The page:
She came in with the coup de grĂ¢ce: "Have you had something to eat today?"

Now at school, when we were in our early teens, this was the line that was inevitably trotted out if anyone had a dizzy spell (the next question was always "Is it your time of the month?"). This was probably reasonable enough. Most teenage girls don't starve themselves, but it's a question worth asking.

Even back then, nobody ever asked me that question.

"Oh, yes" I burbled, surprised. "In fact I think my problem's the other way round, I had to eat lunch too soon before coming here - that's probably not the best way to do it..." The rest of the changing room must have really thought I was going to vomit at that point.

The girl gave me some water and, as soon as she was sure I wasn't going to plunge floorwards, trotted off to her class. I sat there drinking it, feeling as though I'd narrowly escaped being sent to Matron for a lie down and a Dextro-Energy tablet.

After I'd had a shower I felt fine. If the girl who gave me her water is reading this, thank you. I didn't mean to be ungrateful, I was just feeling like an idiot!


Of course I had had something to eat, not an hour before. It probably shouldn't have been a cheese and tomato croissant.

The whole low-GI thing hasn't been going too well these past few days. My parents were away for the weekend so it was just my brother and me, and we are not a good influence on each other. The fact that the bro is revising for university exams at the moment is probably partly to blame. Mealtimes were OK: it's just that we tended to eat snacky things which up until now, I've been successfully avoiding.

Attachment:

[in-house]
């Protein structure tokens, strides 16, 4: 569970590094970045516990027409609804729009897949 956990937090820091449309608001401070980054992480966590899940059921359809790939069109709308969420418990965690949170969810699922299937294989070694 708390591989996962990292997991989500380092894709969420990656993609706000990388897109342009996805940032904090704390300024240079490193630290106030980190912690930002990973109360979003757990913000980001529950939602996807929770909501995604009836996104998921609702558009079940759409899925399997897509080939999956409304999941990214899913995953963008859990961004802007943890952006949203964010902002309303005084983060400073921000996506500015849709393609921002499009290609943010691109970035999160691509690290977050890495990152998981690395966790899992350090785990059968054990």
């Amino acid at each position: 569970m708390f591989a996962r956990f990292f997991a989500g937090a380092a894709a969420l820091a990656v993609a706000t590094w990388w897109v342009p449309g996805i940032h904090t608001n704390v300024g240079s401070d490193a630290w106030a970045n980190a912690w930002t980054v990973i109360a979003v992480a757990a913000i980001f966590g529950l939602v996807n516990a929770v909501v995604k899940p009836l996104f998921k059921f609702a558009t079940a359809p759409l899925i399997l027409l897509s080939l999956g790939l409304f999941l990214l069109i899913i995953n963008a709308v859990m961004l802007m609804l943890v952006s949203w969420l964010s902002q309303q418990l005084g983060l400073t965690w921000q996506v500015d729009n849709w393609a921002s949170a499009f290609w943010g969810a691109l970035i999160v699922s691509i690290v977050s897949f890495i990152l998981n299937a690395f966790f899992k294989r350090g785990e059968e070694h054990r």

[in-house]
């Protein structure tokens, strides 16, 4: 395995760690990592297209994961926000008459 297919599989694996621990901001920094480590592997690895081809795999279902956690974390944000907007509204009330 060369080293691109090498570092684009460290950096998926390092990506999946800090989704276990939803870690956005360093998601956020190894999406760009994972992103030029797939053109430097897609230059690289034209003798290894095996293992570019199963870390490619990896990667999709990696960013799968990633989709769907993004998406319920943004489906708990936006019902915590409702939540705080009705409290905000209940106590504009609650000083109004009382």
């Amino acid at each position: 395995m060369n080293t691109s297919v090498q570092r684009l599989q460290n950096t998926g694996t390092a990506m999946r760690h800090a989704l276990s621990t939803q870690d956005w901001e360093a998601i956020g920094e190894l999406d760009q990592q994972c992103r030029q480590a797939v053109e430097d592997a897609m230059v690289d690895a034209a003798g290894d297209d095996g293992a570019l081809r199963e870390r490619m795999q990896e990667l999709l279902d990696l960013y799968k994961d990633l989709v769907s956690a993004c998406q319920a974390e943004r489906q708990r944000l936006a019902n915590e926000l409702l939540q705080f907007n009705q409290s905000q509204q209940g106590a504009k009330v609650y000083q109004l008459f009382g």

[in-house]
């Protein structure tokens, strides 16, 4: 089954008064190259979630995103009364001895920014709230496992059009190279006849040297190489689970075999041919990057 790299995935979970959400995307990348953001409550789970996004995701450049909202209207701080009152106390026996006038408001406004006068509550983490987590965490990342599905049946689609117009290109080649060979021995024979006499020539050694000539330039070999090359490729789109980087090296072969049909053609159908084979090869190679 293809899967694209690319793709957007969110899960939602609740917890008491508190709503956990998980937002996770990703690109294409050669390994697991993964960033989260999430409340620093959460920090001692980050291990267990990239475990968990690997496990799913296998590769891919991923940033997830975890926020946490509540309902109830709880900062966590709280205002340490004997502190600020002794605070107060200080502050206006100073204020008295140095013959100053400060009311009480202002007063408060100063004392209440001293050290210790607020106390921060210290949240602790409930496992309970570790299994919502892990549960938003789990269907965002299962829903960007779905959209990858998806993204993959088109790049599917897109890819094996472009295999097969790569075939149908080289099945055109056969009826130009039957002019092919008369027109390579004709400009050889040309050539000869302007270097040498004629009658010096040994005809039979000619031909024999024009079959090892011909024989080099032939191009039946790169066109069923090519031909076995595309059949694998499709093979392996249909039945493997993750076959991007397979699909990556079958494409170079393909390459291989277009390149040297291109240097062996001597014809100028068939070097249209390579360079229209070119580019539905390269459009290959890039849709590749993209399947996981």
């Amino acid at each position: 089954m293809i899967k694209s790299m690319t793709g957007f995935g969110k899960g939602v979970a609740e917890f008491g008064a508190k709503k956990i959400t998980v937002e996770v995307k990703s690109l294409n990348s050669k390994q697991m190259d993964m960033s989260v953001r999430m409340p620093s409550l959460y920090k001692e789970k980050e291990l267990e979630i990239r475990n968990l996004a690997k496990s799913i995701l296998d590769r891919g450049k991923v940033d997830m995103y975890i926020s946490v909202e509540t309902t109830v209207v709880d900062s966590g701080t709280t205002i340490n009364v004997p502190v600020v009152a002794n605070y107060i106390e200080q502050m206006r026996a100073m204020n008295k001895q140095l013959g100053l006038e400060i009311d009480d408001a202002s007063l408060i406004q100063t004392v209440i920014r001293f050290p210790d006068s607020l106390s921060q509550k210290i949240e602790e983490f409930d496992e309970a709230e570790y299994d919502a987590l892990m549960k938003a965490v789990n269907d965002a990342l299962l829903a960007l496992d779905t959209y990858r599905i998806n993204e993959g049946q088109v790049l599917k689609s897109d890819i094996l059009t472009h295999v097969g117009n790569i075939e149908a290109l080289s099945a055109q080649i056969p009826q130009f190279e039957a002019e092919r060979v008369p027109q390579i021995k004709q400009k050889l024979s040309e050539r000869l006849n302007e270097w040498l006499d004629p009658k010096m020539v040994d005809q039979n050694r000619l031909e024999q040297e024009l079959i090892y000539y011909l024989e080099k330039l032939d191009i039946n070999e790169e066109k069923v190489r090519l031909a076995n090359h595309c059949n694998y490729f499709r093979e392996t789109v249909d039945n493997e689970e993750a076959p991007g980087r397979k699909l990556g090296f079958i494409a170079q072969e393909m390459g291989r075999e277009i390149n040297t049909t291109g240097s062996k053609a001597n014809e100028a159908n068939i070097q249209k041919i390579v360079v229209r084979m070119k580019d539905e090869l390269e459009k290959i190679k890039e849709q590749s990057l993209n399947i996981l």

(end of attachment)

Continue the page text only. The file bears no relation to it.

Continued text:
So I'm a bit cross with myself. It's not as though the weight is dropping off me so fast that I can afford to mess around. In fact, for the last couple of weeks, it hasn't gone anywhere at all - although I'm definitely becoming slightly more toned, so maybe I am losing a bit of fat but gaining muscle.

Another slight annoyance is that I've developed a mysterious slight ache in my lower ribs on the right-hand side. It isn't very painful, but it makes its presence felt when I run or even if I walk for a few minutes. It feels a bit like a stitch - but walking for that short a time doesn't usually give me a stitch. I suppose I could have injured myself... but I'd expect that to hurt whenever I twisted my torso, which it doesn't.

If anyone reading this has a clue as to what could cause this, please comment! Or even if you don't have a clue. I'd like to know if you're there.